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I know that everybody must say the same thing, but I just think that you put it in a way that everyone can understand. bluetooth speakers review 2015
It is a money losing game in specific local content. Don't bet on neighborhood coverage.
No, you cannot have my data. The world does not revolve about every one individually. If you want a conversation, turn the entertainment off. No, your comments are not important and do not want to see or hear them. I am watching a show.
This should be titled "Do You Want to be a BIG Media Agency CEO?" Couldn't be a better time to lead or start a new media agency model.
You are probably not a gang member or undesirable person looking to do others harm.
Television is not about authenticity. It's entertainment.
I thought AMC, not Netflix, owned Better Call Saul. So how can Netflix run it on a competing schedule, if another network makes the decisions?
How would a Wazer know to report police presence if they were undercover? Are they at a stake out all night sitting in their vehicle and Wazer's are thinking.. hmm. these people have been sitting in this car for hours and hours, eating, sleeping, watching.. must be police so I should put in on Waze, I think not.
I've never reported police presence in Waze unless I'm on the freeway and see them on the side of the road (certainly not if moving). Besides, if they are moving and you report it, they won't be there for the next Wazer anyway. What's the point?
Since I'm driving and using a GPS to save time, avoid traffic and hazards, and get to my destination quickly and safely, my priority is certainly not thinking about clicking buttons on my phone to report police presence.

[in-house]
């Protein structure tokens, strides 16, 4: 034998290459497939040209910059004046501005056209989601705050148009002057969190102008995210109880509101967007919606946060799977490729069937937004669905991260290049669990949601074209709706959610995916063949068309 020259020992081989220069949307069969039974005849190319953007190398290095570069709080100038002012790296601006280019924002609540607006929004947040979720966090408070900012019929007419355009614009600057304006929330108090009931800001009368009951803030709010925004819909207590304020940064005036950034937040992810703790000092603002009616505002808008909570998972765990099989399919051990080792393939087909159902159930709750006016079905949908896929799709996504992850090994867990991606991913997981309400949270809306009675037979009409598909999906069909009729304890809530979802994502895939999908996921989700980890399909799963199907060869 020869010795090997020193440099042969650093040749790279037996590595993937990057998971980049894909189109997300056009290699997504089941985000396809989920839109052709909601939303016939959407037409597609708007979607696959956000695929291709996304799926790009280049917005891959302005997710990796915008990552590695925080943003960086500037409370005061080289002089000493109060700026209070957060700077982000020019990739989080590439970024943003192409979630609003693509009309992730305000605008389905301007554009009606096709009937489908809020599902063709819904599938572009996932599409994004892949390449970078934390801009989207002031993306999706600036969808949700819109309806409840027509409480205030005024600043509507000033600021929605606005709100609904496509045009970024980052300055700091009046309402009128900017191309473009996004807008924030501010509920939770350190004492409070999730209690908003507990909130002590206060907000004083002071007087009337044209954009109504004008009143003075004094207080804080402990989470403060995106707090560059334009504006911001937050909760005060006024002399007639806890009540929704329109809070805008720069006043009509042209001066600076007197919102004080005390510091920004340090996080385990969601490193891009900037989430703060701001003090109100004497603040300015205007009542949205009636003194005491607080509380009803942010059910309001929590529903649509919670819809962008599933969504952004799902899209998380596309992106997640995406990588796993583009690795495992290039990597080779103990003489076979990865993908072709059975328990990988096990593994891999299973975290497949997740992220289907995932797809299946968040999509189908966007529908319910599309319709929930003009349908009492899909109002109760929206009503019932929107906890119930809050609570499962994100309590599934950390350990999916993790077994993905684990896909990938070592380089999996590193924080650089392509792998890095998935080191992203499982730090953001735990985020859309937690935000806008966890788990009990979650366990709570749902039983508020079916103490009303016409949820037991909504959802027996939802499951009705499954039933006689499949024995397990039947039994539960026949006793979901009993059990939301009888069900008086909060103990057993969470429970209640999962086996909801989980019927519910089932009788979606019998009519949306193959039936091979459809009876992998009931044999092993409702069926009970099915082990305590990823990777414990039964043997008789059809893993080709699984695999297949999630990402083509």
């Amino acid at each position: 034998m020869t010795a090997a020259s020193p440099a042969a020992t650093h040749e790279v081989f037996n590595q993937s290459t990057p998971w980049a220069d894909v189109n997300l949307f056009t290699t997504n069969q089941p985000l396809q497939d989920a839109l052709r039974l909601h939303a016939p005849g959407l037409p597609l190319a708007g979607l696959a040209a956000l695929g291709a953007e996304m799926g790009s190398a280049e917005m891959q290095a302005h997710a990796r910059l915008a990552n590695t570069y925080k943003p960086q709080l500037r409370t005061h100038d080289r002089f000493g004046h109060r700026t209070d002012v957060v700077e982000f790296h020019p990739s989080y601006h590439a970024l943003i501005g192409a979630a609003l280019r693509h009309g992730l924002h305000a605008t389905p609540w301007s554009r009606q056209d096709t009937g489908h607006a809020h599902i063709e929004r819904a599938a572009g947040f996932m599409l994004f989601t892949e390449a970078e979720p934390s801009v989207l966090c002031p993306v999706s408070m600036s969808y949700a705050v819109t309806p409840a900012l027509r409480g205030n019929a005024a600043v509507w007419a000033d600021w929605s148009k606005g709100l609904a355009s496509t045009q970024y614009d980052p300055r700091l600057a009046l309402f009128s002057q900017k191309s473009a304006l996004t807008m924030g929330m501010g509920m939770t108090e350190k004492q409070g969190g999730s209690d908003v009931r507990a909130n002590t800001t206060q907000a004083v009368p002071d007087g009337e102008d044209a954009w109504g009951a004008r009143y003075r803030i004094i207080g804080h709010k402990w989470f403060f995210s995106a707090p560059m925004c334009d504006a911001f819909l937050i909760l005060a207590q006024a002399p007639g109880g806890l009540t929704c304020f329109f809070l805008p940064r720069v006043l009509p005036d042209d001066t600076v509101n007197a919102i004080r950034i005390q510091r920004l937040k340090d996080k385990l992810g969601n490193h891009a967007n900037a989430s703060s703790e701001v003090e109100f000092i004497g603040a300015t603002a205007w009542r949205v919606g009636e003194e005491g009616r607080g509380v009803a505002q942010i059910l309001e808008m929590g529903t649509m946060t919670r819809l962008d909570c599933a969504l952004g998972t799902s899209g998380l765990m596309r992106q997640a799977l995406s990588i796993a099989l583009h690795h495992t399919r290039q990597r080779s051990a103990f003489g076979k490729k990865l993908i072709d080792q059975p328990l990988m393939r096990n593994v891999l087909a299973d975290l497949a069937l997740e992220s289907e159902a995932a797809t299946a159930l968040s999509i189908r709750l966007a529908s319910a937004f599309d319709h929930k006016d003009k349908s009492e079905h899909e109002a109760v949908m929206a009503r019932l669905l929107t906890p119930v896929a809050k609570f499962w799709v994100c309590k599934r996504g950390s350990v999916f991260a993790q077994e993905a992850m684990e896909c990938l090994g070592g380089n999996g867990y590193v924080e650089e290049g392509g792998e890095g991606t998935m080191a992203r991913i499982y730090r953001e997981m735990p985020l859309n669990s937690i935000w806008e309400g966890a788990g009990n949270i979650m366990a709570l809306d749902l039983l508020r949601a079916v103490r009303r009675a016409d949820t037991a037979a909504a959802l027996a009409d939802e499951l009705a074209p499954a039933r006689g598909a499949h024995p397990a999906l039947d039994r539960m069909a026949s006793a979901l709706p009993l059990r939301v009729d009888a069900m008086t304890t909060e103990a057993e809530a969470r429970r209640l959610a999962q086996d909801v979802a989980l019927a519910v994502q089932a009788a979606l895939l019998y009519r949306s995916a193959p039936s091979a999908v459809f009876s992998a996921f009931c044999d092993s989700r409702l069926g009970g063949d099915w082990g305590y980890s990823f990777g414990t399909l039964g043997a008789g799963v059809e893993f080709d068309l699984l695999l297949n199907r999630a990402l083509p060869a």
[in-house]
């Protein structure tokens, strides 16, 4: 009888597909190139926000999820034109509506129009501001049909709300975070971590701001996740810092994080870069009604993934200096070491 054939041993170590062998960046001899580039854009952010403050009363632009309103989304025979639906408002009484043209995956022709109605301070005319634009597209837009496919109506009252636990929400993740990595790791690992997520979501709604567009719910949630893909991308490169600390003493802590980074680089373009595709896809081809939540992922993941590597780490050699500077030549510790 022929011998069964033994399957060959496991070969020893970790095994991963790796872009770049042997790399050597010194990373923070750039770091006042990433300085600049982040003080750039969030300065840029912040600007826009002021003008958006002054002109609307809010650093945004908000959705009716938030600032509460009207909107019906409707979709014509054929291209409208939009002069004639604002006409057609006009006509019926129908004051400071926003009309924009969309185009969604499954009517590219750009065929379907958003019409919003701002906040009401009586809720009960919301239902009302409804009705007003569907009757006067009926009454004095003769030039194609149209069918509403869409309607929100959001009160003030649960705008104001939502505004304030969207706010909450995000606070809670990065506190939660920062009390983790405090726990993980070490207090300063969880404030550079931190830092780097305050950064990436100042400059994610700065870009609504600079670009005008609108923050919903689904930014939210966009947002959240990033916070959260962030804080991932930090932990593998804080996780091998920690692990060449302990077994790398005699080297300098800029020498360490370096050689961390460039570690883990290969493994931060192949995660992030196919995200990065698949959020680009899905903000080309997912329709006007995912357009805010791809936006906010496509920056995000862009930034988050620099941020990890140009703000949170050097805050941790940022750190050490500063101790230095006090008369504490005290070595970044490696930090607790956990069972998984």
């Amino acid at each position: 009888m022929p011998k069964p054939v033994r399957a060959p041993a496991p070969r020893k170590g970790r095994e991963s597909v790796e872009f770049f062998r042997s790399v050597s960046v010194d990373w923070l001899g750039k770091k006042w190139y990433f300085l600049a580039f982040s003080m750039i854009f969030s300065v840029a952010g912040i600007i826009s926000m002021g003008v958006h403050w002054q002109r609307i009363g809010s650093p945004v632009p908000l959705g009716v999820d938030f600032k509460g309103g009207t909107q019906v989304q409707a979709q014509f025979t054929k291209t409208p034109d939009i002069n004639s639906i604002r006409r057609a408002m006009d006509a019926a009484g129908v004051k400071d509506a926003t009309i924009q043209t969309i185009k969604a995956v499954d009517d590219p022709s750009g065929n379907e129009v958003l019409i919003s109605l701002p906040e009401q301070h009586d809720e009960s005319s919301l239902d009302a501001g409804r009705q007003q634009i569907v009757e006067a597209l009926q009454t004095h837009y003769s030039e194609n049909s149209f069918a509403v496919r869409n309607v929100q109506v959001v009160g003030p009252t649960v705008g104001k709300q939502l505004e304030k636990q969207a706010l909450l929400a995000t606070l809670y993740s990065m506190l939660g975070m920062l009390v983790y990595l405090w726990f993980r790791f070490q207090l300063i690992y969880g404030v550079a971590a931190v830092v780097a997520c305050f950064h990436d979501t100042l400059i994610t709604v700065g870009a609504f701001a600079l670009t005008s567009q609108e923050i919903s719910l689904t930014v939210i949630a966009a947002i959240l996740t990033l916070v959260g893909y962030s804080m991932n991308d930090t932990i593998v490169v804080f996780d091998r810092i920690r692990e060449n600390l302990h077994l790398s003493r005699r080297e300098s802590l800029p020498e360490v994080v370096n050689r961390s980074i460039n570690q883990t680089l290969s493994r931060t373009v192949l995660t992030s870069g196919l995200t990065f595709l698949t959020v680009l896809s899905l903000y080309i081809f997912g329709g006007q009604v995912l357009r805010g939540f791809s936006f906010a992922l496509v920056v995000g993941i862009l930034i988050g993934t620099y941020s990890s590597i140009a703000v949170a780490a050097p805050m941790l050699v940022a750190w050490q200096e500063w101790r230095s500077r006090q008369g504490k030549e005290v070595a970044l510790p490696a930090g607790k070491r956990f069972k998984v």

If Wazer's are reporting undercover officer presence, IMHO, I would say the officers aren't very "undercover".
Is it realistic to assume that everybody from 2-95 years old will log in as a "viewer" whenever the set is turned on or the channel is changed and then log out, then back again, whenever they leave the room? I doubt it. And what about attentiveness? Is it realistic to assume---as is now done in our national TV ratings---that when a person claims to be "viewing" a TV show, that he "watched" every ensuing second of the content that flashed across the screen----including commercials-----so long as he did not change channels or "log out"? In other words, do we really believe that people are fully engaged with all TV content, once they claim to be "watching" a TV show? Is that the way anyone but a zombie engages with the medium?
I'll bet that the moguls of "linear TV" are quaking in their boots----if they have boots--- because of the threat that countless millions of their viewers will defect to Netflix and never come back. Question: Did Netflix really claim that all episodes of "House Of Cards"would be "made simultaneously"----I wonder how they managed that trick? Or did they mean that all episodes of the series would be offered to the hordes of eager "binge viewers"at the same time, thereby wiping out "linear TV " in one fell swoop?
Your premise here, which I agree with, depends on a narrow definition of Native. You are essentially claiming that Native (ie Paid Facebook, Twitter, Outbrain, etc.) is Content Amplification. But "Native" has a secondary meaning -- advertorial content that is created (and owned) by Publishers on behalf of brands. And that model is still far from perfect.
Simple math: we own the SVOD model and there is an audience paying for linear TV so not accelerate the release of content as it is finalized post production and hit that linear TV audience by default. Some c-suite Netflix folk are really baking cookies. Now if the major TV broadcasters can get some quality innovation DNA.....